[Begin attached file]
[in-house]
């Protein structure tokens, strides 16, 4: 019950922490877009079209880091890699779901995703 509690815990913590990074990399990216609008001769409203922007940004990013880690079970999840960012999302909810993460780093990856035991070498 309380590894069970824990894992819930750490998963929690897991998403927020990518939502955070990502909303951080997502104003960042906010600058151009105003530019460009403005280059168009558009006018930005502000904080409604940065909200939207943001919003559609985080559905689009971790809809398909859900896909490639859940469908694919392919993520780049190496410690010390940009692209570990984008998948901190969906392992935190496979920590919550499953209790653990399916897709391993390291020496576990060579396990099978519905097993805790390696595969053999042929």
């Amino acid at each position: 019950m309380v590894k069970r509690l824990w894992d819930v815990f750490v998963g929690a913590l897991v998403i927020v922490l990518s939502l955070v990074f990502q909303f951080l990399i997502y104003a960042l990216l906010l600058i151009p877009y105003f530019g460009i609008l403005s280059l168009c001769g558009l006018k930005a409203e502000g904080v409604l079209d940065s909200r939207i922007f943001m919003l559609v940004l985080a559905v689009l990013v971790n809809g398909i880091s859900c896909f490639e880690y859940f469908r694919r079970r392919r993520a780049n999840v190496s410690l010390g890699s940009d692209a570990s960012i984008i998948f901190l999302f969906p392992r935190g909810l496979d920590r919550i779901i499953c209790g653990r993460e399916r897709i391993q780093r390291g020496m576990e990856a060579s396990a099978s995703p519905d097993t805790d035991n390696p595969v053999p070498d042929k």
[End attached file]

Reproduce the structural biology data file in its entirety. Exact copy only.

[in-house]
């Protein structure tokens, strides 16, 4: 019950922490877009079209880091890699779901995703 509690815990913590990074990399990216609008001769409203922007940004990013880690079970999840960012999302909810993460780093990856035991070498 309380590894069970824990894992819930750490998963929690897991998403927020990518939502955070990502909303951080997502104003960042906010600058151009105003530019460009403005280059168009558009006018930005502000904080409604940065909200939207943001919003559609985080559905689009971790809809398909859900896909490639859940469908694919392919993520780049190496410690010390940009692209570990984008998948901190969906392992935190496979920590919550499953209790653990399916897709391993390291020496576990060579396990099978519905097993805790390696595969053999042929």
């Amino acid at each position: 019950m309380v590894k069970r509690l824990w894992d819930v815990f750490v998963g929690a913590l897991v998403i927020v922490l990518s939502l955070v990074f990502q909303f951080l990399i997502y104003a960042l990216l906010l600058i151009p877009y105003f530019g460009i609008l403005s280059l168009c001769g558009l006018k930005a409203e502000g904080v409604l079209d940065s909200r939207i922007f943001m919003l559609v940004l985080a559905v689009l990013v971790n809809g398909i880091s859900c896909f490639e880690y859940f469908r694919r079970r392919r993520a780049n999840v190496s410690l010390g890699s940009d692209a570990s960012i984008i998948f901190l999302f969906p392992r935190g909810l496979d920590r919550i779901i499953c209790g653990r993460e399916r897709i391993q780093r390291g020496m576990e990856a060579s396990a099978s995703p519905d097993t805790d035991n390696p595969v053999p070498d042929k």